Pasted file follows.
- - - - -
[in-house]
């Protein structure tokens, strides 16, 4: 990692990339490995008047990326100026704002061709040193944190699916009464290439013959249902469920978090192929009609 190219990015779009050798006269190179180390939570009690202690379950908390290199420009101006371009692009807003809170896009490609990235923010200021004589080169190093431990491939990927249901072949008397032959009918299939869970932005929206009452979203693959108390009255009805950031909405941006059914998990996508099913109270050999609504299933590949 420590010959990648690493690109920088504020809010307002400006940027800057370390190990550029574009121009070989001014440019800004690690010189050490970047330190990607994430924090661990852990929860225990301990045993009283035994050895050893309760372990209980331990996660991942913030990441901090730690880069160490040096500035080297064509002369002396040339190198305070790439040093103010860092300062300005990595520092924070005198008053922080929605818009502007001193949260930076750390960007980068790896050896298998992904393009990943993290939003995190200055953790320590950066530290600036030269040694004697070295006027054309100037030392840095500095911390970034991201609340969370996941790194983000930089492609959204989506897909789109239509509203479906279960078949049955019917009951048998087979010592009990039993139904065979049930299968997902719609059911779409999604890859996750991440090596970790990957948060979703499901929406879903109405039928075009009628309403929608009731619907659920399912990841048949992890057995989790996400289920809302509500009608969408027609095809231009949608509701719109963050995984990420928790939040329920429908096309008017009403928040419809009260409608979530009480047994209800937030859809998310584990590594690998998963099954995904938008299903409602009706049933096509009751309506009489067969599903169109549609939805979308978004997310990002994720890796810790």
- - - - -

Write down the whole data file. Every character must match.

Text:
[in-house]
């Protein structure tokens, strides 16, 4: 990692990339490995008047990326100026704002061709040193944190699916009464290439013959249902469920978090192929009609 190219990015779009050798006269190179180390939570009690202690379950908390290199420009101006371009692009807003809170896009490609990235923010200021004589080169190093431990491939990927249901072949008397032959009918299939869970932005929206009452979203693959108390009255009805950031909405941006059914998990996508099913109270050999609504299933590949 420590010959990648690493690109920088504020809010307002400006940027800057370390190990550029574009121009070989001014440019800004690690010189050490970047330190990607994430924090661990852990929860225990301990045993009283035994050895050893309760372990209980331990996660991942913030990441901090730690880069160490040096500035080297064509002369002396040339190198305070790439040093103010860092300062300005990595520092924070005198008053922080929605818009502007001193949260930076750390960007980068790896050896298998992904393009990943993290939003995190200055953790320590950066530290600036030269040694004697070295006027054309100037030392840095500095911390970034991201609340969370996941790194983000930089492609959204989506897909789109239509509203479906279960078949049955019917009951048998087979010592009990039993139904065979049930299968997902719609059911779409999604890859996750991440090596970790990957948060979703499901929406879903109405039928075009009628309403929608009731619907659920399912990841048949992890057995989790996400289920809302509500009608969408027609095809231009949608509701719109963050995984990420928790939040329920429908096309008017009403928040419809009260409608979530009480047994209800937030859809998310584990590594690998998963099954995904938008299903409602009706049933096509009751309506009489067969599903169109549609939805979308978004997310990002994720890796810790």